Gov. Chris Gregoire praised the Democrat-controlled Legislature on Tuesday for passing a package of tax increases and budget cuts before adjourning their special session at 1:10 a.m.
The Democratic governor also pledged to help at-risk lawmakers defend their votes in the fall election.
She might have to defend the taxes to voters too. Tim Eyman, the professional ballot measure organizer, filed eight separate measures Tuesday to attack different pieces of the Democrats’ tax package that had earned the governor’s compliments.
“They made tough choices; they took tough votes. And so my hat goes off to them for a job well done,” Gregoire said of House and Senate Democrats who mustered votes late Monday to narrowly approve tax increases and a $31 billion operating budget. Republicans fought the taxes all the way.
“The people of the state of Washington need to know we did right by them. The work begins now. The budget will be hard to implement and require some very unpopular and very difficult decisions,” Gregoire added.
Gregoire warned of government job cuts totaling 1,500 people and reductions in services for public schools, universities and other programs.
Almost immediately after the votes were taken, Eyman filed the measures, each of which seeks to repeal a separate slice of the $631 million in new revenues. (Lawmakers preserved an additional $163 million in revenue by rewriting tax policies that three court rulings had overturned, bringing total revenue packages to about $794 million.)
Eyman’s measures individually go after the following taxes:
A 28-cent per-six-pack increase on mass-marketed beer.
A 2-cent-per-can increase in tax on soda pop.
A $1 per-pack increase in taxes on cigarettes and increases on other tobacco products.
Sales taxes on candy and bottled water.
A broad business and occupation surcharge on services businesses.
The taxes take effect at different dates, some on May 1, June 1 or July 1. More than $360 million of the total – including the 0.3 percent services surcharge and the taxes on soda, beer and bottled water – are temporary, lasting until June 2013. The value of the taxes grows to about $1.5 billion for the 2011-13 budget, when state budget writers expect another shortfall in excess of $2 billion.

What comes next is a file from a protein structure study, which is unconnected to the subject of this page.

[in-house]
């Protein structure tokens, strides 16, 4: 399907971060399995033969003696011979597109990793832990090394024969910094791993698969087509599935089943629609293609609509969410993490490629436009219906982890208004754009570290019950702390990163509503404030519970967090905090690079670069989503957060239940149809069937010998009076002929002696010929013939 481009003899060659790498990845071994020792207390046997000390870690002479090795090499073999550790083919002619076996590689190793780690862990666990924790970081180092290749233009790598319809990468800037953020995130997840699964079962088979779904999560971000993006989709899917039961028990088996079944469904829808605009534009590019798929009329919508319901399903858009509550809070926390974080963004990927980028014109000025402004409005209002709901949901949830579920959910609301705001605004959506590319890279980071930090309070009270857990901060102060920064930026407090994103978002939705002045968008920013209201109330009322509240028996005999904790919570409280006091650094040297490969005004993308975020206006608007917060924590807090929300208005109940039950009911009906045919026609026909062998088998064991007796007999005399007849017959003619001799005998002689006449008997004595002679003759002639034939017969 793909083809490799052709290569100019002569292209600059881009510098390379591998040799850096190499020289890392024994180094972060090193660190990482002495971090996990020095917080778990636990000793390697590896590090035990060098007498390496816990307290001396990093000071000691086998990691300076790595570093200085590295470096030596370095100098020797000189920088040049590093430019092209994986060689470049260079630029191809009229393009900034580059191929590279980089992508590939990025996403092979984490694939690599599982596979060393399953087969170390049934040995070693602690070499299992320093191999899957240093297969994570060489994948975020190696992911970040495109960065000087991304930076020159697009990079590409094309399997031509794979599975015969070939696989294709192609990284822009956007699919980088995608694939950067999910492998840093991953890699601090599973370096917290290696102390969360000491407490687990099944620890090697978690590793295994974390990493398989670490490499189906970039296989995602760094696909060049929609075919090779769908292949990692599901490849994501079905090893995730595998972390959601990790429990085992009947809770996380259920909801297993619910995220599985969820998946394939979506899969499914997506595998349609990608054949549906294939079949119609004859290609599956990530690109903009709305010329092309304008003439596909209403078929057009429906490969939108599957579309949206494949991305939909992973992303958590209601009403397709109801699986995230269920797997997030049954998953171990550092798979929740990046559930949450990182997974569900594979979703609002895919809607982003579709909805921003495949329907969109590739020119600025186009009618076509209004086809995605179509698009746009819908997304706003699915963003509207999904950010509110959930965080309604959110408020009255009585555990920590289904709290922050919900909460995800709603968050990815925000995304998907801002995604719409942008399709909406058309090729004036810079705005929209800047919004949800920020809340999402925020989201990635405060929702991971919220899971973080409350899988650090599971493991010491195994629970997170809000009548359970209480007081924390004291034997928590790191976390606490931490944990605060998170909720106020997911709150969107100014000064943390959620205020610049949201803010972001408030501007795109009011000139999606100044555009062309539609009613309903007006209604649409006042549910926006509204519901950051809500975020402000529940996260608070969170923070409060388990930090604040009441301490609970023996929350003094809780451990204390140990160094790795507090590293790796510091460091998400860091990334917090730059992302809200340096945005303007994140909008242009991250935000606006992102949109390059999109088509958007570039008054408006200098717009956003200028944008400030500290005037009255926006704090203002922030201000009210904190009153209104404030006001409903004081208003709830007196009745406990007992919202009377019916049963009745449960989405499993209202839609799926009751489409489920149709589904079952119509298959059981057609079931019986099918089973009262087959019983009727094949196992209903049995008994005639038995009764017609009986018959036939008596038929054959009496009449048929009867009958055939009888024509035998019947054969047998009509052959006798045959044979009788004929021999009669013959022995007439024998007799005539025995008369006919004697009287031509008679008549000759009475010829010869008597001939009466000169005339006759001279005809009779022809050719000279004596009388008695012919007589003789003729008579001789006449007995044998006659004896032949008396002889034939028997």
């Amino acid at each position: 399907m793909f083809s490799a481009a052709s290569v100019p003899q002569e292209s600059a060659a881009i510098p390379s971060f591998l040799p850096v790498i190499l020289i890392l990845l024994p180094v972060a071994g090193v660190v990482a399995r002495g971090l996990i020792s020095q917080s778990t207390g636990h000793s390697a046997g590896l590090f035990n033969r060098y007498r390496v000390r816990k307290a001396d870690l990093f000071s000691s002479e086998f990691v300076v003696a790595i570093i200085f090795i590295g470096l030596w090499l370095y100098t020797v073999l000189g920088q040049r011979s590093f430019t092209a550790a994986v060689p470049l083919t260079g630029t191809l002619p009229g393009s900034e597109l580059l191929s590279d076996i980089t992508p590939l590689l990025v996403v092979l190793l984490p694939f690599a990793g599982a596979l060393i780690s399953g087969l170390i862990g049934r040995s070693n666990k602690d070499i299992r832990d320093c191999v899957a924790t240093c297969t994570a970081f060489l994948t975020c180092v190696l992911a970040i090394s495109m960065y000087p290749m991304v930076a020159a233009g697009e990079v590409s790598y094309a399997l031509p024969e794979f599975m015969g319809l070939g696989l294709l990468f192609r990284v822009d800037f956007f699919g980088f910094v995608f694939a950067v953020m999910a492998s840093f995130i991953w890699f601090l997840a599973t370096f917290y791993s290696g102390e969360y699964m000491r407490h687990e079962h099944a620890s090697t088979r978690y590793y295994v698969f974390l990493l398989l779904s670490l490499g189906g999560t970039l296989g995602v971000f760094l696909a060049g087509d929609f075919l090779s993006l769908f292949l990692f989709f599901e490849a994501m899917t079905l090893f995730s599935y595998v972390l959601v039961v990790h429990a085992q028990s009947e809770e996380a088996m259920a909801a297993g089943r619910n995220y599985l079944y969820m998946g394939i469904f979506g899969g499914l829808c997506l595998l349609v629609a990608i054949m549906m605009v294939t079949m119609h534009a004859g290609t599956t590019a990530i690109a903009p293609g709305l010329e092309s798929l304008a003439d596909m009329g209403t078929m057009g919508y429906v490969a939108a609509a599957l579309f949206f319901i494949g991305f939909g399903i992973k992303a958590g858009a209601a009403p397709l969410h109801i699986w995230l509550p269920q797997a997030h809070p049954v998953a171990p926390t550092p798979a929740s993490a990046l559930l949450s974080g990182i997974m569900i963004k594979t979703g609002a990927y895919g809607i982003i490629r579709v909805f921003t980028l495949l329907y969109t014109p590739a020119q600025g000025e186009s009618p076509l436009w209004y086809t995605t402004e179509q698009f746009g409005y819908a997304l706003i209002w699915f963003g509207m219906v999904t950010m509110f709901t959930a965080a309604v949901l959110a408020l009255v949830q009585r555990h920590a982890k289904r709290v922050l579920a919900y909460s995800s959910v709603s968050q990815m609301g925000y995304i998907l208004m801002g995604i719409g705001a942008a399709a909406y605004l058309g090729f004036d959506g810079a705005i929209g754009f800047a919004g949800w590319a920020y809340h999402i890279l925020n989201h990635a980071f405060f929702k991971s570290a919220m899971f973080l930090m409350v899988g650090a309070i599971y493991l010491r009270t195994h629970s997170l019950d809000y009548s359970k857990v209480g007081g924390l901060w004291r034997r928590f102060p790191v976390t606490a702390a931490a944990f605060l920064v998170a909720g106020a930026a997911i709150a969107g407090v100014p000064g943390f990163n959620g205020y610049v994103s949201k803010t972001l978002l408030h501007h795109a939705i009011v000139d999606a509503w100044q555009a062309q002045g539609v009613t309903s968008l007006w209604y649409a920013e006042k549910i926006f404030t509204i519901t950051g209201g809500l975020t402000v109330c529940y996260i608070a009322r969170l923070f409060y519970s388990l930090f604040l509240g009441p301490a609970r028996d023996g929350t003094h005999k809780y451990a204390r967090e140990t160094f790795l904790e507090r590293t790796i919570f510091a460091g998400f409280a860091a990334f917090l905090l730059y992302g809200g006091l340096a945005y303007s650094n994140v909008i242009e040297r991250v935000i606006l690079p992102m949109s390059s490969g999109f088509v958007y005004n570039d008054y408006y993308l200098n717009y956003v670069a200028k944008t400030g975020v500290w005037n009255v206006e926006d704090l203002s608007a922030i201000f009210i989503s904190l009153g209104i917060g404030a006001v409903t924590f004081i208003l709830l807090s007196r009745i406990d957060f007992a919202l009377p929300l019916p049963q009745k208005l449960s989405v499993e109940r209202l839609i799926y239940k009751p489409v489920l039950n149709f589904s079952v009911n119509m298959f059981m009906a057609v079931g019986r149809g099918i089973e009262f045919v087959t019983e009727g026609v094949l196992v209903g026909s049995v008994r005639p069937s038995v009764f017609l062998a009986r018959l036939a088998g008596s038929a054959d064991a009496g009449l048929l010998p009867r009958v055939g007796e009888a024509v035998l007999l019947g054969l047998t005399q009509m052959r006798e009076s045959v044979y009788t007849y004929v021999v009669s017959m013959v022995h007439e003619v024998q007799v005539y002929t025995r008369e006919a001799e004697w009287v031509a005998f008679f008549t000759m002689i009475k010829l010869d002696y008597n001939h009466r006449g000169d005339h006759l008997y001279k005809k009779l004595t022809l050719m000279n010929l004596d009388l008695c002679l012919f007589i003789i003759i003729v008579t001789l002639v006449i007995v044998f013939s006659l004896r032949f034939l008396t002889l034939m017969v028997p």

One of Eyman’s measures is already dead. He admitted it targets a tax break for banks’ earnings on home mortgages that Democrats didn’t even pass into law.
Eyman said his filing of multiple measures is preliminary, part of his research into what ballot measures might be most viable. It might be a month before he decides which ones to pursue further.
In the meantime, he is collecting signatures for Initiative 1053. That initiative would reinstate the two-thirds vote requirement for legislative tax increases. Before enacting tax increases this year, Democrats in the Legislature voted to temporarily suspend that two-thirds requirement until mid-2011.
“We believe that these additional initiatives illustrate to the voters how costly this legislative session was … and without (I-1053), look what these dirty dogs did to you,’’ Eyman said Tuesday.
Eyman said that even if he does pursue tax-repeal initiatives, the state can keep collecting the taxes at least until December – even if he is successful on any of the measures. And he thinks the $484 million Democrats left in reserves should be ample to cover any tax cuts he is able to win at the ballot.
But Gregoire told reporters in a post-session briefing that the tax increases are essential to sustaining the kind of Washington she’s willing to live in.
If Eyman’s measures get on the ballot and pass, “then you’ll see an all-cuts budget. I mean, that’s the choice,” Gregoire said. “And the consequences of that will be immediate and long-term to the state of Washington. And it is not a state of Washington that I want to be part of.”
Gregoire said the tax increases assure funding for education and the safety net. She singled out the Basic Health Plan, which provides subsidized health insurance to about 60,000 residents; the state need grant for low-income college students; levy equalization for tax-poor school districts; maternity services for about 50,000 “at-risk” mothers; and hospice care for the poor.
“I don’t want to see people without hospice care. I don’t want to fail to provide the employees of tomorrow because we didn’t give a little one at 3 years of age preschool. I don’t want to say to Microsoft and Boeing, no you’re not going to have an engineer because that kid couldn’t afford to go to college,” Gregoire said.
Interest groups have lined up on both sides of the tax increases. Beverage-industry interests say the beverage taxes hurt local bottling companies and put jobs at risk, and Washington Realtors says the business and occupation tax surcharge on real estate businesses puts an already battered industry further at risk.
The business and occupation tax surcharge cuts across a wide swath of business activity, hitting virtually all service enterprises, according to the Department of Revenue. Affected businesses range from accountants, lawyers and architects to horse boarders, interpreters, janitors and veterinarians.
On the other side, the left-of-center Washington Budget & Policy Center reported this week that without the new taxes, vital services would go away.
It referred to Gregoire’s no-new-taxes budget of December, which proposed to cut preschool options for 1,500 3-year-olds in low-income families; suspend levy aid to tax-poor schools; eliminate money for class-size reductions in early grades; cut gifted-education help to 23,000 students; eliminate need grants for 12,300 college students and cut grants to thousands more.